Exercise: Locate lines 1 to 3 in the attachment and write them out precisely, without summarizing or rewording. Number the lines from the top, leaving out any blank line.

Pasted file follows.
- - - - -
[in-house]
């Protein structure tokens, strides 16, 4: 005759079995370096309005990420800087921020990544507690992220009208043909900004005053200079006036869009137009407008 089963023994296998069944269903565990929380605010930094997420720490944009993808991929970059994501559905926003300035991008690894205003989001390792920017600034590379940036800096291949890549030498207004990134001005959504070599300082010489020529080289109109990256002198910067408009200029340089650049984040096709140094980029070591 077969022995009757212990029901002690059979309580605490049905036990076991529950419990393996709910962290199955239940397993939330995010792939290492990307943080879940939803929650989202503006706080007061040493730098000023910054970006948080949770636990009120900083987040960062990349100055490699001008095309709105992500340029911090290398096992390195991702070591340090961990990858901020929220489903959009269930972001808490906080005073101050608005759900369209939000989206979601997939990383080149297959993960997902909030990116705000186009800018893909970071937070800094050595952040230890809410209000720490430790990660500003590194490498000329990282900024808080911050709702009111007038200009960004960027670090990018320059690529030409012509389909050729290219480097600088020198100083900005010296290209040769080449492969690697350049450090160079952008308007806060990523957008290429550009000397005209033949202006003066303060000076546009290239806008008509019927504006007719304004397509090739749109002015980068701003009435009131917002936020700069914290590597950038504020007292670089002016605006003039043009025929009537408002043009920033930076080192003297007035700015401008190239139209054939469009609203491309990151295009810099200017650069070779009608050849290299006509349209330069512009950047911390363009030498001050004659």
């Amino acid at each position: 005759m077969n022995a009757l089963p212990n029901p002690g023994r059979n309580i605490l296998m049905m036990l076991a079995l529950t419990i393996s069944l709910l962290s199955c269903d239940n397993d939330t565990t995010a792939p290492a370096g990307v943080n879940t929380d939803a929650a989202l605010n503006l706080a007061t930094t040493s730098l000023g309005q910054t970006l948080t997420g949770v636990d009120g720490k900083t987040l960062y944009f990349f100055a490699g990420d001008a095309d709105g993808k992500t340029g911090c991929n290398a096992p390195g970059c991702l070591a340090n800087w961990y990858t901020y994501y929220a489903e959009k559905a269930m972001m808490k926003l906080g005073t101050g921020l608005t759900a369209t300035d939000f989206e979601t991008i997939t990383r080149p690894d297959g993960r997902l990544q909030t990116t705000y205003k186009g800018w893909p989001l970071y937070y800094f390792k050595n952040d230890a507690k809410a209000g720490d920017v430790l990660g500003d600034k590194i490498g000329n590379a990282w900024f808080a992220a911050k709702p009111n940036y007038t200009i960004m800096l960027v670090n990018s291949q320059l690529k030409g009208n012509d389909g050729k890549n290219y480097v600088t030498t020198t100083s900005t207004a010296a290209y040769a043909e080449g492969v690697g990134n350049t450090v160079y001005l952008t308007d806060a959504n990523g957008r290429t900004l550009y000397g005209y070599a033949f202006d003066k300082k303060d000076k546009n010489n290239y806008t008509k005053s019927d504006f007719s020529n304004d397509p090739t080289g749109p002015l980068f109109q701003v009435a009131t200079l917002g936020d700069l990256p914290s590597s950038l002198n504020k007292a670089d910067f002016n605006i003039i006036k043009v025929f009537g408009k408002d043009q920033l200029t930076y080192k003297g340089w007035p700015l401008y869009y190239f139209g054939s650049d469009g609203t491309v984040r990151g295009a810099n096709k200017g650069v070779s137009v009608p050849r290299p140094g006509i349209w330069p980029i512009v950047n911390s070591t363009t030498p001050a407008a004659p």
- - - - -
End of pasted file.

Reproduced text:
[in-house]
């Protein structure tokens, strides 16, 4: 005759079995370096309005990420800087921020990544507690992220009208043909900004005053200079006036869009137009407008 089963023994296998069944269903565990929380605010930094997420720490944009993808991929970059994501559905926003300035991008690894205003989001390792920017600034590379940036800096291949890549030498207004990134001005959504070599300082010489020529080289109109990256002198910067408009200029340089650049984040096709140094980029070591 077969022995009757212990029901002690059979309580605490049905036990076991529950419990393996709910962290199955239940397993939330995010792939290492990307943080879940939803929650989202503006706080007061040493730098000023910054970006948080949770636990009120900083987040960062990349100055490699001008095309709105992500340029911090290398096992390195991702070591340090961990990858901020929220489903959009269930972001808490906080005073101050608005759900369209939000989206979601997939990383080149297959993960997902909030990116705000186009800018893909970071937070800094050595952040230890809410209000720490430790990660500003590194490498000329990282900024808080911050709702009111007038200009960004960027670090990018320059690529030409012509389909050729290219480097600088020198100083900005010296290209040769080449492969690697350049450090160079952008308007806060990523957008290429550009000397005209033949202006003066303060000076546009290239806008008509019927504006007719304004397509090739749109002015980068701003009435009131917002936020700069914290590597950038504020007292670089002016605006003039043009025929009537408002043009920033930076080192003297007035700015401008190239139209054939469009609203491309990151295009810099200017650069070779009608050849290299006509349209330069512009950047911390363009030498001050004659």
């Amino acid at each position: 005759m077969n022995a009757l089963p212990n029901p002690g023994r059979n309580i605490l296998m049905m036990l076991a079995l529950t419990i393996s069944l709910l962290s199955c269903d239940n397993d939330t565990t995010a792939p290492a370096g990307v943080n879940t929380d939803a929650a989202l605010n503006l706080a007061t930094t040493s730098l000023g309005q910054t970006l948080t997420g949770v636990d009120g720490k900083t987040l960062y944009f990349f100055a490699g990420d001008a095309d709105g993808k992500t340029g911090c991929n290398a096992p390195g970059c991702l070591a340090n800087w961990y990858t901020y994501y929220a489903e959009k559905a269930m972001m808490k926003l906080g005073t101050g921020l608005t759900a369209t300035d939000f989206e979601t991008i997939t990383r080149p690894d297959g993960r997902l990544q909030t990116t705000y205003k186009g800018w893909p989001l970071y937070y800094f390792k050595n952040d230890a507690k809410a209000g720490d920017v430790l990660g500003d600034k590194i490498g000329n590379a990282w900024f808080a992220a911050k709702p009111n940036y007038t200009i960004m800096l960027v670090n990018s291949q320059l690529k030409g009208n012509d389909g050729k890549n290219y480097v600088t030498t020198t100083s900005t207004a010296a290209y040769a043909e080449g492969v690697g990134n350049t450090v160079y001005l952008t308007d806060a959504n990523g957008r290429t900004l550009y000397g005209y070599a033949f202006d003066k300082k303060d000076k546009n010489n290239y806008t008509k005053s019927d504006f007719s020529n304004d397509p090739t080289g749109p002015l980068f109109q701003v009435a009131t200079l917002g936020d700069l990256p914290s590597s950038l002198n504020k007292a670089d910067f002016n605006i003039i006036k043009v025929f009537g408009k408002d043009q920033l200029t930076y080192k003297g340089w007035p700015l401008y869009y190239f139209g054939s650049d469009g609203t491309v984040r990151g295009a810099n096709k200017g650069v070779s137009v009608p050849r290299p140094g006509i349209w330069p980029i512009v950047n911390s070591t363009t030498p001050a407008a004659p």